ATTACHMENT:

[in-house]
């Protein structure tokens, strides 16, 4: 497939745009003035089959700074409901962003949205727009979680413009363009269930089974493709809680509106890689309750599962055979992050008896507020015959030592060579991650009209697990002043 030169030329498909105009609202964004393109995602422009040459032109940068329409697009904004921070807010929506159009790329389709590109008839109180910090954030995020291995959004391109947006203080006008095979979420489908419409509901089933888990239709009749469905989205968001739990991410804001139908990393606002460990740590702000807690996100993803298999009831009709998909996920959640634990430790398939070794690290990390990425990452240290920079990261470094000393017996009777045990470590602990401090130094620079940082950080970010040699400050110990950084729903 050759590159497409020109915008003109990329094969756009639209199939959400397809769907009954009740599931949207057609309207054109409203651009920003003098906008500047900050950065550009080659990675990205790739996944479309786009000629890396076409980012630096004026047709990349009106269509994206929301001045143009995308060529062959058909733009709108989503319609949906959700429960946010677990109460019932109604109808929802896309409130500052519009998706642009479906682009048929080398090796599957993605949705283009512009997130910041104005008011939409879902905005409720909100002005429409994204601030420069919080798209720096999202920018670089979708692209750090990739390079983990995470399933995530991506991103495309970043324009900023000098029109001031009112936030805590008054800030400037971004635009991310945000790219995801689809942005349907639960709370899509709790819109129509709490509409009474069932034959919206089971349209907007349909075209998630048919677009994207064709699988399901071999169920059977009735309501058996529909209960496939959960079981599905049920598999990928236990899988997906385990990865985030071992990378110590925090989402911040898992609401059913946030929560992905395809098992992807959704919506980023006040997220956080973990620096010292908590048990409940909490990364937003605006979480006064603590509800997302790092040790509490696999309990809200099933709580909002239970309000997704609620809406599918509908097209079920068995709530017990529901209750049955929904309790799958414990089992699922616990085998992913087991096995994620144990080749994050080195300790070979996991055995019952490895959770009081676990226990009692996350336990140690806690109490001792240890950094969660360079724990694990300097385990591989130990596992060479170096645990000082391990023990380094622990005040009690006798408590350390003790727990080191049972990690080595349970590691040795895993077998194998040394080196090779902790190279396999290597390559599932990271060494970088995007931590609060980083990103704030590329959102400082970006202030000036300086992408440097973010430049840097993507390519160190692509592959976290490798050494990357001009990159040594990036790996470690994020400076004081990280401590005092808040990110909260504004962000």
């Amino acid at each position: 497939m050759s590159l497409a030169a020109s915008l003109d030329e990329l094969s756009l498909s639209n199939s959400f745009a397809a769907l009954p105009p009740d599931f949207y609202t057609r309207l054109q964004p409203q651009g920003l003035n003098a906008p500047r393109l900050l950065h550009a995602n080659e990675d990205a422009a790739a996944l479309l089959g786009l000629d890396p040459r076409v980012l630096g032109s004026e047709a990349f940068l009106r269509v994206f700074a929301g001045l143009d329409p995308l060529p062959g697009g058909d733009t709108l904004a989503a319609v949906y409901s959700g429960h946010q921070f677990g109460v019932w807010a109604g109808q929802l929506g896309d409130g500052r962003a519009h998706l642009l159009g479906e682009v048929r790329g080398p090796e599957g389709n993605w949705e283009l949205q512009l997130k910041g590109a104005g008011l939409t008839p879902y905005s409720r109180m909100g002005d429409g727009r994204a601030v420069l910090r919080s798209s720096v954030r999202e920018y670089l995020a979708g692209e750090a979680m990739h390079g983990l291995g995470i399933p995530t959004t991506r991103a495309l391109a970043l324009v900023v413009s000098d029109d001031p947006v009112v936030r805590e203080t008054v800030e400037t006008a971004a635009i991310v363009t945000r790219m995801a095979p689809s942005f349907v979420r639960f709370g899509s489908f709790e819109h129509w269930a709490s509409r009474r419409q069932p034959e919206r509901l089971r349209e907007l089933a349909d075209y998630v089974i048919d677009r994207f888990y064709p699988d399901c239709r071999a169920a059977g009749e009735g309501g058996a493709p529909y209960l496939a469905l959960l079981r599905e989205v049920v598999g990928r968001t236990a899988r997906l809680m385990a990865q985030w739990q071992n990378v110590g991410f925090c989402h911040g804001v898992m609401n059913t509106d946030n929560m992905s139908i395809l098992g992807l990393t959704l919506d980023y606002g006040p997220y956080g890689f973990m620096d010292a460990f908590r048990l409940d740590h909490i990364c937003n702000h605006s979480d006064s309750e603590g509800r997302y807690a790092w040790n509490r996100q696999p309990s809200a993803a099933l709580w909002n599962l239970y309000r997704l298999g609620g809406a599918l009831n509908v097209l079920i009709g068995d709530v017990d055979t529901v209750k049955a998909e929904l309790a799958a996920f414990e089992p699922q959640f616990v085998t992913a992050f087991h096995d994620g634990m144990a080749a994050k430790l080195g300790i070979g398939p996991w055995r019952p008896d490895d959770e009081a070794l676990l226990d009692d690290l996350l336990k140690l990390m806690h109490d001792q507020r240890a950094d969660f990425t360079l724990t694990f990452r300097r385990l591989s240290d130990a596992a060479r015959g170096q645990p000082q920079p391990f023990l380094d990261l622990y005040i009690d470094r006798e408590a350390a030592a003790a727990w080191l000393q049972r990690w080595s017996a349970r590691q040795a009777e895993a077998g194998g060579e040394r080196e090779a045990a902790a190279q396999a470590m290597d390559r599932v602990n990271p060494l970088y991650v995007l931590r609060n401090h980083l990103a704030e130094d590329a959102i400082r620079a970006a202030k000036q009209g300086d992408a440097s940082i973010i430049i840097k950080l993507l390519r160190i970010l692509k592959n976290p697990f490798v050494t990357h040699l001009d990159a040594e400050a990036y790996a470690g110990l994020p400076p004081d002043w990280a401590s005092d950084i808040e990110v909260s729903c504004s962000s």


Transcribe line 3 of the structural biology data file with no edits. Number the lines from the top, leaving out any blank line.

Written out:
């Amino acid at each position: 497939m050759s590159l497409a030169a020109s915008l003109d030329e990329l094969s756009l498909s639209n199939s959400f745009a397809a769907l009954p105009p009740d599931f949207y609202t057609r309207l054109q964004p409203q651009g920003l003035n003098a906008p500047r393109l900050l950065h550009a995602n080659e990675d990205a422009a790739a996944l479309l089959g786009l000629d890396p040459r076409v980012l630096g032109s004026e047709a990349f940068l009106r269509v994206f700074a929301g001045l143009d329409p995308l060529p062959g697009g058909d733009t709108l904004a989503a319609v949906y409901s959700g429960h946010q921070f677990g109460v019932w807010a109604g109808q929802l929506g896309d409130g500052r962003a519009h998706l642009l159009g479906e682009v048929r790329g080398p090796e599957g389709n993605w949705e283009l949205q512009l997130k910041g590109a104005g008011l939409t008839p879902y905005s409720r109180m909100g002005d429409g727009r994204a601030v420069l910090r919080s798209s720096v954030r999202e920018y670089l995020a979708g692209e750090a979680m990739h390079g983990l291995g995470i399933p995530t959004t991506r991103a495309l391109a970043l324009v900023v413009s000098d029109d001031p947006v009112v936030r805590e203080t008054v800030e400037t006008a971004a635009i991310v363009t945000r790219m995801a095979p689809s942005f349907v979420r639960f709370g899509s489908f709790e819109h129509w269930a709490s509409r009474r419409q069932p034959e919206r509901l089971r349209e907007l089933a349909d075209y998630v089974i048919d677009r994207f888990y064709p699988d399901c239709r071999a169920a059977g009749e009735g309501g058996a493709p529909y209960l496939a469905l959960l079981r599905e989205v049920v598999g990928r968001t236990a899988r997906l809680m385990a990865q985030w739990q071992n990378v110590g991410f925090c989402h911040g804001v898992m609401n059913t509106d946030n929560m992905s139908i395809l098992g992807l990393t959704l919506d980023y606002g006040p997220y956080g890689f973990m620096d010292a460990f908590r048990l409940d740590h909490i990364c937003n702000h605006s979480d006064s309750e603590g509800r997302y807690a790092w040790n509490r996100q696999p309990s809200a993803a099933l709580w909002n599962l239970y309000r997704l298999g609620g809406a599918l009831n509908v097209l079920i009709g068995d709530v017990d055979t529901v209750k049955a998909e929904l309790a799958a996920f414990e089992p699922q959640f616990v085998t992913a992050f087991h096995d994620g634990m144990a080749a994050k430790l080195g300790i070979g398939p996991w055995r019952p008896d490895d959770e009081a070794l676990l226990d009692d690290l996350l336990k140690l990390m806690h109490d001792q507020r240890a950094d969660f990425t360079l724990t694990f990452r300097r385990l591989s240290d130990a596992a060479r015959g170096q645990p000082q920079p391990f023990l380094d990261l622990y005040i009690d470094r006798e408590a350390a030592a003790a727990w080191l000393q049972r990690w080595s017996a349970r590691q040795a009777e895993a077998g194998g060579e040394r080196e090779a045990a902790a190279q396999a470590m290597d390559r599932v602990n990271p060494l970088y991650v995007l931590r609060n401090h980083l990103a704030e130094d590329a959102i400082r620079a970006a202030k000036q009209g300086d992408a440097s940082i973010i430049i840097k950080l993507l390519r160190i970010l692509k592959n976290p697990f490798v050494t990357h040699l001009d990159a040594e400050a990036y790996a470690g110990l994020p400076p004081d002043w990280a401590s005092d950084i808040e990110v909260s729903c504004s962000s």